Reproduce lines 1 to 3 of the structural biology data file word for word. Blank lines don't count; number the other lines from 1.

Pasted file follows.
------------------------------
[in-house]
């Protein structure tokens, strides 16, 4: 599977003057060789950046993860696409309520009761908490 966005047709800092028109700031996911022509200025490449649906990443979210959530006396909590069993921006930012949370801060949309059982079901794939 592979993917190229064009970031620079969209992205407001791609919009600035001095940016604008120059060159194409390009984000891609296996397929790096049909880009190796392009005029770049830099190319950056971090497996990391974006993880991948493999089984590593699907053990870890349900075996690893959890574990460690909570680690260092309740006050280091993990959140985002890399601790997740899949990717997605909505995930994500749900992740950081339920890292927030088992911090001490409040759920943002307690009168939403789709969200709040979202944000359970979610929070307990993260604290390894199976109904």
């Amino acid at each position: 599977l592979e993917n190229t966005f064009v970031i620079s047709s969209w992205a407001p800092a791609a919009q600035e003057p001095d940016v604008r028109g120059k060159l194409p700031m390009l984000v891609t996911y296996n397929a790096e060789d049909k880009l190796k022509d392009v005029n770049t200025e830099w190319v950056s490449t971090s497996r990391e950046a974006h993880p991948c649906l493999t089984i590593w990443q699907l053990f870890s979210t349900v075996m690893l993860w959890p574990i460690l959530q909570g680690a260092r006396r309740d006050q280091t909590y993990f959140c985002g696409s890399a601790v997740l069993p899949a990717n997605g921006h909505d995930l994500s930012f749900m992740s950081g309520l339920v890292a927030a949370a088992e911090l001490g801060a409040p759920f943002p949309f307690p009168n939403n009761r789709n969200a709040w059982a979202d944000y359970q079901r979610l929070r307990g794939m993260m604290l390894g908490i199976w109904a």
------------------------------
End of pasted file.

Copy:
[in-house]
């Protein structure tokens, strides 16, 4: 599977003057060789950046993860696409309520009761908490 966005047709800092028109700031996911022509200025490449649906990443979210959530006396909590069993921006930012949370801060949309059982079901794939 592979993917190229064009970031620079969209992205407001791609919009600035001095940016604008120059060159194409390009984000891609296996397929790096049909880009190796392009005029770049830099190319950056971090497996990391974006993880991948493999089984590593699907053990870890349900075996690893959890574990460690909570680690260092309740006050280091993990959140985002890399601790997740899949990717997605909505995930994500749900992740950081339920890292927030088992911090001490409040759920943002307690009168939403789709969200709040979202944000359970979610929070307990993260604290390894199976109904």
């Amino acid at each position: 599977l592979e993917n190229t966005f064009v970031i620079s047709s969209w992205a407001p800092a791609a919009q600035e003057p001095d940016v604008r028109g120059k060159l194409p700031m390009l984000v891609t996911y296996n397929a790096e060789d049909k880009l190796k022509d392009v005029n770049t200025e830099w190319v950056s490449t971090s497996r990391e950046a974006h993880p991948c649906l493999t089984i590593w990443q699907l053990f870890s979210t349900v075996m690893l993860w959890p574990i460690l959530q909570g680690a260092r006396r309740d006050q280091t909590y993990f959140c985002g696409s890399a601790v997740l069993p899949a990717n997605g921006h909505d995930l994500s930012f749900m992740s950081g309520l339920v890292a927030a949370a088992e911090l001490g801060a409040p759920f943002p949309f307690p009168n939403n009761r789709n969200a709040w059982a979202d944000y359970q079901r979610l929070r307990g794939m993260m604290l390894g908490i199976w109904a």